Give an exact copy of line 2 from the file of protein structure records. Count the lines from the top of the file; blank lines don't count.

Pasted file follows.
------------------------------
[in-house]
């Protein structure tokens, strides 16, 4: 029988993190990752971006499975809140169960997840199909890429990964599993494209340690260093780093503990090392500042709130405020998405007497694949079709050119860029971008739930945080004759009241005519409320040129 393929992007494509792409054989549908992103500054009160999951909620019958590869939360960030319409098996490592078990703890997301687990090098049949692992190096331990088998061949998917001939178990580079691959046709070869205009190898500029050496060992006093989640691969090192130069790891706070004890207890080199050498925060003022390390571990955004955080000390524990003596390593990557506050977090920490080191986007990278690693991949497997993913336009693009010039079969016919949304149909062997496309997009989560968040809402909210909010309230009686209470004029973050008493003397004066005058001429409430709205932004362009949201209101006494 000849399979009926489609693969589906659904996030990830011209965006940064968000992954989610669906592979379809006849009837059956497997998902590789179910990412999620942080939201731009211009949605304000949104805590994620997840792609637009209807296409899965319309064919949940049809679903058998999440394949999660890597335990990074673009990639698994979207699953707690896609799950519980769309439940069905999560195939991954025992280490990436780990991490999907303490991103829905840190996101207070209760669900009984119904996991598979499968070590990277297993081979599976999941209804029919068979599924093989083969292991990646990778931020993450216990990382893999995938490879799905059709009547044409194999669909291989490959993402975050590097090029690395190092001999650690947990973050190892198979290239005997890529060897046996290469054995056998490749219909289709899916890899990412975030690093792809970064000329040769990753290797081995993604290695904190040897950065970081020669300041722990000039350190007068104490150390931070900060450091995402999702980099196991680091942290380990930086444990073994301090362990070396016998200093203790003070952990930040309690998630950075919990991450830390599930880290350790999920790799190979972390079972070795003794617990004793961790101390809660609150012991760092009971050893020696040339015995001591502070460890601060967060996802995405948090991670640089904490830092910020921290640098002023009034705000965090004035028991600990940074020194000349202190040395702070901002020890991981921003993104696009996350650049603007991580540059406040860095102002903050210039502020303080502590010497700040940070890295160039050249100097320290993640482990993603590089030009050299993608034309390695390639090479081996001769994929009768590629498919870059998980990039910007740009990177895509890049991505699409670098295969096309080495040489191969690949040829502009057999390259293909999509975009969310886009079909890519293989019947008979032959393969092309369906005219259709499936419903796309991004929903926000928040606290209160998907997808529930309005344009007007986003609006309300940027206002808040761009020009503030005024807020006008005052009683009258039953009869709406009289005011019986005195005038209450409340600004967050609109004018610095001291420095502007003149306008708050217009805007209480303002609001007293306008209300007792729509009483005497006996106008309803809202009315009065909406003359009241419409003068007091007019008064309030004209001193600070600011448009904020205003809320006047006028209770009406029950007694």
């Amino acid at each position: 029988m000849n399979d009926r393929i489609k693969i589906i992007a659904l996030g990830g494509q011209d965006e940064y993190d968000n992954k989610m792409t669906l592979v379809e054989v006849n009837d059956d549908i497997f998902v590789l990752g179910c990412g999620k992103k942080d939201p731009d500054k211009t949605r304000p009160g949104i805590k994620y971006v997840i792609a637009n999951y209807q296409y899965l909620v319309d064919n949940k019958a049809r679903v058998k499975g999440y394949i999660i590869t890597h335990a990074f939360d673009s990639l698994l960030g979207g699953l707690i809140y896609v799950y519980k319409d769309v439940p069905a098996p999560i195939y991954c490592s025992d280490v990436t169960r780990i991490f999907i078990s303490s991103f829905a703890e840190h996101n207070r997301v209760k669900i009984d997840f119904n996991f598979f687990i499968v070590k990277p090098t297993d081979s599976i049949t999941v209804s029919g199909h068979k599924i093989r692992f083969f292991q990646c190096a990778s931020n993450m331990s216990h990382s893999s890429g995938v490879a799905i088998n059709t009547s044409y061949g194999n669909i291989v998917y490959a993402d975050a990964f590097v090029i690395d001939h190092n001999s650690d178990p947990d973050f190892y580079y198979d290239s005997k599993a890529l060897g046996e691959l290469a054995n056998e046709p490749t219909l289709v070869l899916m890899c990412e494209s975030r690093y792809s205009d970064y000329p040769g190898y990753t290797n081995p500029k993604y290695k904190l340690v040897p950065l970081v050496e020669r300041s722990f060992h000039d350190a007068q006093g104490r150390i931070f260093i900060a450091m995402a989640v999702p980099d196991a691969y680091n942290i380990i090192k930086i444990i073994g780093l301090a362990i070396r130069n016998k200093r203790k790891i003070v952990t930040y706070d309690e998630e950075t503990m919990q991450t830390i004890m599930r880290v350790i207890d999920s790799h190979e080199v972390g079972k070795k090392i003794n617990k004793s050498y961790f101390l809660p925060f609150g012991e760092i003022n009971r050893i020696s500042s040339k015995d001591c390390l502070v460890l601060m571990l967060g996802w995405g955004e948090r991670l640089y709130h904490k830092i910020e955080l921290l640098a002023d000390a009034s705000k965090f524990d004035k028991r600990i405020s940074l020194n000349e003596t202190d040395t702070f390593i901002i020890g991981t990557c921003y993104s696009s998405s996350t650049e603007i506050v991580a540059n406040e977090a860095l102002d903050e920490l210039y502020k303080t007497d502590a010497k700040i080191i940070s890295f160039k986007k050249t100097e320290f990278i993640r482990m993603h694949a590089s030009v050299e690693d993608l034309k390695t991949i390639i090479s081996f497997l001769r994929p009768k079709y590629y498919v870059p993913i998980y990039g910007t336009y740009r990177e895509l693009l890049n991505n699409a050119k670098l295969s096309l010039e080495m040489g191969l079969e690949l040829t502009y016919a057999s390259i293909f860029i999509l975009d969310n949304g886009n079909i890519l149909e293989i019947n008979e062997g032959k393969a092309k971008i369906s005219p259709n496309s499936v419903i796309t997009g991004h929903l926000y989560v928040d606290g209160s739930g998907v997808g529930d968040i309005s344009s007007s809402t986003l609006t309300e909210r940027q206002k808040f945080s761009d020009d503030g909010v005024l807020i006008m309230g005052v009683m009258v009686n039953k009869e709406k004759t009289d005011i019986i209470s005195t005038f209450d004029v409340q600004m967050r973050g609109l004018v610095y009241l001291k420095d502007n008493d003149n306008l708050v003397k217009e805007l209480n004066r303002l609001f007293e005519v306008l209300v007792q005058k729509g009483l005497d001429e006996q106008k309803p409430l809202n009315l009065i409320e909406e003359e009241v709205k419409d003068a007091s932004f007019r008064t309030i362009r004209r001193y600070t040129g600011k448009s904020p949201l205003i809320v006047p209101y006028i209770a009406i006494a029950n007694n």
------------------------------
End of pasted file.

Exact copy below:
């Protein structure tokens, strides 16, 4: 029988993190990752971006499975809140169960997840199909890429990964599993494209340690260093780093503990090392500042709130405020998405007497694949079709050119860029971008739930945080004759009241005519409320040129 393929992007494509792409054989549908992103500054009160999951909620019958590869939360960030319409098996490592078990703890997301687990090098049949692992190096331990088998061949998917001939178990580079691959046709070869205009190898500029050496060992006093989640691969090192130069790891706070004890207890080199050498925060003022390390571990955004955080000390524990003596390593990557506050977090920490080191986007990278690693991949497997993913336009693009010039079969016919949304149909062997496309997009989560968040809402909210909010309230009686209470004029973050008493003397004066005058001429409430709205932004362009949201209101006494 000849399979009926489609693969589906659904996030990830011209965006940064968000992954989610669906592979379809006849009837059956497997998902590789179910990412999620942080939201731009211009949605304000949104805590994620997840792609637009209807296409899965319309064919949940049809679903058998999440394949999660890597335990990074673009990639698994979207699953707690896609799950519980769309439940069905999560195939991954025992280490990436780990991490999907303490991103829905840190996101207070209760669900009984119904996991598979499968070590990277297993081979599976999941209804029919068979599924093989083969292991990646990778931020993450216990990382893999995938490879799905059709009547044409194999669909291989490959993402975050590097090029690395190092001999650690947990973050190892198979290239005997890529060897046996290469054995056998490749219909289709899916890899990412975030690093792809970064000329040769990753290797081995993604290695904190040897950065970081020669300041722990000039350190007068104490150390931070900060450091995402999702980099196991680091942290380990930086444990073994301090362990070396016998200093203790003070952990930040309690998630950075919990991450830390599930880290350790999920790799190979972390079972070795003794617990004793961790101390809660609150012991760092009971050893020696040339015995001591502070460890601060967060996802995405948090991670640089904490830092910020921290640098002023009034705000965090004035028991600990940074020194000349202190040395702070901002020890991981921003993104696009996350650049603007991580540059406040860095102002903050210039502020303080502590010497700040940070890295160039050249100097320290993640482990993603590089030009050299993608034309390695390639090479081996001769994929009768590629498919870059998980990039910007740009990177895509890049991505699409670098295969096309080495040489191969690949040829502009057999390259293909999509975009969310886009079909890519293989019947008979032959393969092309369906005219259709499936419903796309991004929903926000928040606290209160998907997808529930309005344009007007986003609006309300940027206002808040761009020009503030005024807020006008005052009683009258039953009869709406009289005011019986005195005038209450409340600004967050609109004018610095001291420095502007003149306008708050217009805007209480303002609001007293306008209300007792729509009483005497006996106008309803809202009315009065909406003359009241419409003068007091007019008064309030004209001193600070600011448009904020205003809320006047006028209770009406029950007694």